Model Train Speed Control (Arduino)




Introduction: Model Train Speed Control (Arduino)

Model trains are the center of one of the largest community of hobbyists on the internet. One of the most important aspects of the model train is its ability to move at varied speeds, unfortunately most model train remote controls do not allow you to set a precise speed. Enter the Arduino micro-controller! With some simple circuitry and Matlab code you too can achieve acme of model train variable speed control.

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Step 1: Parts

  • 1x: SparkFun RedBoard - Programmed with Arduino
  • 1x: Breadboard
  • 1x: USB to microUSB cable
  • 1x: Photo Resistor
  • 3x:10k ohm resistor
  • 1x: Diode
  • 1x: Red LED
  • 1x: Transistor
  • 1x: Track connector wire
  • 17x: Jumpers
  • Fun 3D printed sign (Optional)

Step 2: Circuit Set Up - Voltage Control

This setup is similar to a circuit that would run a DC motor, because it essentially is. The DC motor is located in the model train itself, so all this circuit has to do is to run voltage to the rails the train is sitting on.

Step 3: Circuit Setup - Photo Resistor

This setup is basic. All it needs to do is run current though the photo resistor and flow back to the arduino. Make sure you plug the wires into the correct pins. The LED setup is also basic.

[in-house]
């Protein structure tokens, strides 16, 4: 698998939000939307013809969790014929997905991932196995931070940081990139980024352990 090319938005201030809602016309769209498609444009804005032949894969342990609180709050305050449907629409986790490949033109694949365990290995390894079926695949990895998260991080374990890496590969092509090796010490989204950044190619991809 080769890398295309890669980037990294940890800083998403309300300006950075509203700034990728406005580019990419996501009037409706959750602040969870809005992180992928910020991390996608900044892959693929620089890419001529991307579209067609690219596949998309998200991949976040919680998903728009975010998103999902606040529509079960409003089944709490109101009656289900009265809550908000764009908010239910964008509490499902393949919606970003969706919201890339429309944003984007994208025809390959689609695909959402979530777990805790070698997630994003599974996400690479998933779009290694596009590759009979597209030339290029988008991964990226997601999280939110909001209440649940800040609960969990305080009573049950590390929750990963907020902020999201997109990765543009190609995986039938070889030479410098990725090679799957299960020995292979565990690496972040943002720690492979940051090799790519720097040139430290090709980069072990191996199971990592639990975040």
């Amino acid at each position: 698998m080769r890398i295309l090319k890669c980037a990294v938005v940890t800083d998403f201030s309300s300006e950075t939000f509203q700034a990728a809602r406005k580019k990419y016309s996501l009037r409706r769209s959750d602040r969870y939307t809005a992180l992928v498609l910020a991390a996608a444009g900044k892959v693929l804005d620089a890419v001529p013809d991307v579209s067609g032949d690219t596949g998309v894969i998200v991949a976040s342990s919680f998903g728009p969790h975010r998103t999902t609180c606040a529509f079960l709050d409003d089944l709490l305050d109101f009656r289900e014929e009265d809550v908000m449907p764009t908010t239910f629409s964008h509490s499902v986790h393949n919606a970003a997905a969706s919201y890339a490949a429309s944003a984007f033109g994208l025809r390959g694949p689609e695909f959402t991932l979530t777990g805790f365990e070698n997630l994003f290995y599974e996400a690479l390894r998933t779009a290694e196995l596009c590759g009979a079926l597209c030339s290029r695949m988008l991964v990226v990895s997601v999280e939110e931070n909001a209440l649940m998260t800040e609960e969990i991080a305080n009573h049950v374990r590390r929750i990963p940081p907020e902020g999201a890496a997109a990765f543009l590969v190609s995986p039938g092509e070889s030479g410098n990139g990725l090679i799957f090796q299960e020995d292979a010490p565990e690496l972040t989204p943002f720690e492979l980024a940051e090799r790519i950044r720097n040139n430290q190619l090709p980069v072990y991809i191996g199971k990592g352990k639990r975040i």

Step 4: The Code

Voltage Controller:

there are a few components to this:

1. the arduino command calls the arduino itself and stores it in the a variable. You will need to find the right com port to use (e.g. com1, com2, etc.). To do this, input the function 'fopen(serial('nada'))' into the command window; this will tell you open com ports. After the arduino is called successfully, comment out this line to save the variable without trying to reconnect to the arduino.

2. a graphic user interface function 'TrainController' that opens another window so you can vary the voltage being supplied to the rails while also giving feedback on actual and scaled speed. It is important to have the GUI file in the same folder as the MATLAB code your are calling it in.

3. the voltage function 'writePWMVoltage' rewrites the default voltage output for a pin (D5 in this case; can be changed). The default is 5 to start with.

Photo Resistor:

the point of the photo resistor is to resist voltage when light detected decreases. Using the 'readVoltage' command, we can see the amount of voltage resisted by the photo resistor at any time. When the photo resistor reads less than 2.75 volts, the elseif portion of the script is activated and the light begins to flash. Make sure to use the correct pins, D9 in our case.

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    2 years ago

    Neat tutorial :) I'm hoping to get one of these for the boys for Christmas this year.